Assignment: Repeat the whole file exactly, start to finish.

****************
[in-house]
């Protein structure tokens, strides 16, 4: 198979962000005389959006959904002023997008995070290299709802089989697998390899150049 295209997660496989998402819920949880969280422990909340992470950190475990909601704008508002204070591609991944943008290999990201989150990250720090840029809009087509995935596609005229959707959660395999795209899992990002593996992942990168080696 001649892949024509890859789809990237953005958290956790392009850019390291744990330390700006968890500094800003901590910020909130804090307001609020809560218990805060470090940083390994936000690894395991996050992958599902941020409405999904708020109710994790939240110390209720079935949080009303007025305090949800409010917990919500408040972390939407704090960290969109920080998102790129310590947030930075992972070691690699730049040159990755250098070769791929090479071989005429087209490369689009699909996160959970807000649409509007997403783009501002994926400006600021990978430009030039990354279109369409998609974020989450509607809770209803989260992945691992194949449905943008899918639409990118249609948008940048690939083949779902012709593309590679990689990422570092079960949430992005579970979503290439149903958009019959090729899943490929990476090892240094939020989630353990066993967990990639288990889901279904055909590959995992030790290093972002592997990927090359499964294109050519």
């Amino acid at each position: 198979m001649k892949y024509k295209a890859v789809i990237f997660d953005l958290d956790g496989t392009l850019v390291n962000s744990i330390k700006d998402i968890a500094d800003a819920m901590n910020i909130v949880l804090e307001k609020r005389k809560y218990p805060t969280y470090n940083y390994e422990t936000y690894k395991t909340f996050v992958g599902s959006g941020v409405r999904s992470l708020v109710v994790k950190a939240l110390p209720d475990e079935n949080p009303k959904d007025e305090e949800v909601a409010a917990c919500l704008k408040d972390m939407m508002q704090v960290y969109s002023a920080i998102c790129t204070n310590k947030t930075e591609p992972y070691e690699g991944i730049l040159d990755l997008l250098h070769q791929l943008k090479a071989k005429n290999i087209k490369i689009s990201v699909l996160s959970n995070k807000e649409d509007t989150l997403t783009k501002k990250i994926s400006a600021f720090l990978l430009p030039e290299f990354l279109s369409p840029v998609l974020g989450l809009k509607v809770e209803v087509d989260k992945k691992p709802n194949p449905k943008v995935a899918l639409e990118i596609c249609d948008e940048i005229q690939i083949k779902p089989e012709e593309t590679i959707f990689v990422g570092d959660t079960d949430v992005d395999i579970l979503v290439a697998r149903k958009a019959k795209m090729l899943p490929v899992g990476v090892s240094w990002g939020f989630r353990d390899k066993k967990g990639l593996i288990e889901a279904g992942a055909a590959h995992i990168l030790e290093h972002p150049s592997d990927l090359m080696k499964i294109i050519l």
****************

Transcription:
[in-house]
């Protein structure tokens, strides 16, 4: 198979962000005389959006959904002023997008995070290299709802089989697998390899150049 295209997660496989998402819920949880969280422990909340992470950190475990909601704008508002204070591609991944943008290999990201989150990250720090840029809009087509995935596609005229959707959660395999795209899992990002593996992942990168080696 001649892949024509890859789809990237953005958290956790392009850019390291744990330390700006968890500094800003901590910020909130804090307001609020809560218990805060470090940083390994936000690894395991996050992958599902941020409405999904708020109710994790939240110390209720079935949080009303007025305090949800409010917990919500408040972390939407704090960290969109920080998102790129310590947030930075992972070691690699730049040159990755250098070769791929090479071989005429087209490369689009699909996160959970807000649409509007997403783009501002994926400006600021990978430009030039990354279109369409998609974020989450509607809770209803989260992945691992194949449905943008899918639409990118249609948008940048690939083949779902012709593309590679990689990422570092079960949430992005579970979503290439149903958009019959090729899943490929990476090892240094939020989630353990066993967990990639288990889901279904055909590959995992030790290093972002592997990927090359499964294109050519």
């Amino acid at each position: 198979m001649k892949y024509k295209a890859v789809i990237f997660d953005l958290d956790g496989t392009l850019v390291n962000s744990i330390k700006d998402i968890a500094d800003a819920m901590n910020i909130v949880l804090e307001k609020r005389k809560y218990p805060t969280y470090n940083y390994e422990t936000y690894k395991t909340f996050v992958g599902s959006g941020v409405r999904s992470l708020v109710v994790k950190a939240l110390p209720d475990e079935n949080p009303k959904d007025e305090e949800v909601a409010a917990c919500l704008k408040d972390m939407m508002q704090v960290y969109s002023a920080i998102c790129t204070n310590k947030t930075e591609p992972y070691e690699g991944i730049l040159d990755l997008l250098h070769q791929l943008k090479a071989k005429n290999i087209k490369i689009s990201v699909l996160s959970n995070k807000e649409d509007t989150l997403t783009k501002k990250i994926s400006a600021f720090l990978l430009p030039e290299f990354l279109s369409p840029v998609l974020g989450l809009k509607v809770e209803v087509d989260k992945k691992p709802n194949p449905k943008v995935a899918l639409e990118i596609c249609d948008e940048i005229q690939i083949k779902p089989e012709e593309t590679i959707f990689v990422g570092d959660t079960d949430v992005d395999i579970l979503v290439a697998r149903k958009a019959k795209m090729l899943p490929v899992g990476v090892s240094w990002g939020f989630r353990d390899k066993k967990g990639l593996i288990e889901a279904g992942a055909a590959h995992i990168l030790e290093h972002p150049s592997d990927l090359m080696k499964i294109i050519l």